With rumour mills working overtime and markets reacting instantly, what should an investor do? The media and market are quick to spot changes even before a fi rm makes a formal announcement. Your reactions to such unconfirmed news or rumours can have serious consequences for your investments. So, how should you react? Well, you should fi rst understand the difference between rumours and unconfi rmed news.
Rumours cannot be verifi ed and can emanate from sources such as friends and family, ministry officials, and even the media. However, unconfi rmed stories that appear in the media do have sources - often undisclosed - but there are chances that the moves predicted may not occur. Whatever the news, understanding its effect on the movement of share prices is crucial, say experts. Prices react swiftly and investors hardly get a chance to take stock of the situation.
"Look at the stock price and determine whether the news has followed the price or the price has hatched the news," says Ajay Parmar, Head, Research, Emkay Global Financial Services. If the market has a negative breadth, positive news may not prop up share prices, but negative news in a weak market could lead to the shares overreacting to it, he adds. Let us look at some common market rumours and how to respond to them.
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Sale of Unit, M&As
Rumours that a company could sell its stake in a division or that a foreign fi rm might buy a stake in a domestic company should push up share prices. The idea is that a company selling its unit at a premium will leave the shareholders with a higher share value. But should you buy stocks based on such rumours? If the share price had reacted before the news about the sale of a unit was out, be cautious. K. Ramanathan, Chief Investment Offi cer, ING Investment Management India, says: "We value companies based on SoTP (sum-ofthe-parts-valuation). We then compare the movement of prices before and after the news comes out. If the price has moved irrationally, we sell."
News such as promoter involvement in a scam or misuse of company funds will hammer down stock prices. However, getting confi rmation of such involvement is very diffi cult. So, judgment plays a crucial role. In a market that has an overall negative sentiment, such rumours can have a domino effect on stock prices. Hence, it is better to sell. "We would get out of the stock immediately because fundamental assessment will not work in such cases, however attractive a stock looks," says David Pezarkar, Head, Equities, Daiwa Asset Management.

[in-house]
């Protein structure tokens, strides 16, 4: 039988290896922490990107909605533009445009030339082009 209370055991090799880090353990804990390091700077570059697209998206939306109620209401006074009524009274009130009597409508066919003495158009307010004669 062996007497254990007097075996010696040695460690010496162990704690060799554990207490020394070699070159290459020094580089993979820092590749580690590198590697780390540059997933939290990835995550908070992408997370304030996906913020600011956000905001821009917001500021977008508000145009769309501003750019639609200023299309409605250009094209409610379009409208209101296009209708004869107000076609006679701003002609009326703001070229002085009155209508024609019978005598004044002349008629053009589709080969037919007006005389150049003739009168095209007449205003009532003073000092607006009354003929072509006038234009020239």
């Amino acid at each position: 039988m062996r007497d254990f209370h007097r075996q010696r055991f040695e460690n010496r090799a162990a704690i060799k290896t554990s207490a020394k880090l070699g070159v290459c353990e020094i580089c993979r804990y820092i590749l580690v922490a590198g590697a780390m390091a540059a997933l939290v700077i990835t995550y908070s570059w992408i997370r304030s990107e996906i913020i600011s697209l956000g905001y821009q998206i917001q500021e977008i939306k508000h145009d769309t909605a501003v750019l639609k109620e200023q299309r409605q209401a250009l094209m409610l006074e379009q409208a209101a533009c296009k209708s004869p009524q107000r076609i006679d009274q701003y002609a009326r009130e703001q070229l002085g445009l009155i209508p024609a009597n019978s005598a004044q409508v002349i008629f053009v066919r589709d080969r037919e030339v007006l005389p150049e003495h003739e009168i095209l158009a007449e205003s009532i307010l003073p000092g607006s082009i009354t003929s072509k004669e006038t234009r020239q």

Plans for Raising Funds
News of fund raising will push up prices, but from a long-term investment perspective, a fresh investment would hardly make sense if the market has already reacted. Any fund raised by a company through equity dilution at a premium to the current market rate will benefi t current shareholders. "Suppose the current market price of a company's share is Rs400 and you are buying the share through private placement at Rs460, then the dilution is less. This will benefi t the shareholder," adds ING's Ramanathan. But, it is hard to know at what rate a company will raise funds. It may also decide to raise money through debt instruments rather than a private placement of equity shares. Knowing the price at which the company's competitor or peer has raised money, and the premium, could give you an idea.
Shares to be Pledged
This will have a negative impact on share prices. Companies usually pledge shares with banks or fi nancial institutions to have easy access to funds, but investors are often wary of such news. It has to be tackled on a case-to-case basis. In a scenario of rising stock prices, there is no concern. But, if the price of the stock declines to a certain level, promoters are required to make a payment or pledge more shares. If the promoter defaults or is unable to provide further shares as margin, then the lender has a right to sell the shares in the open market.
Usually the quantity of shares pledged by lenders is large, resulting in an erosion of stock price. According to a ICICI Securities research report, companies with a high proportion of pledged promoter holdings are susceptible to such erosion in prices. If you get a sense that the company is fi nding it difficult to raise money and meet its funding needs, you can exit the shares and enter at a later time.
Delisting of shares
Rumours on delisting should not be a trigger to take action on a stock for long-term investors. The uncertainty and the tax implications argue against buying the firm's shares. However, you can invest in companies with good fundamentals if there is a possibility of delisting.
Courtesy: Money Today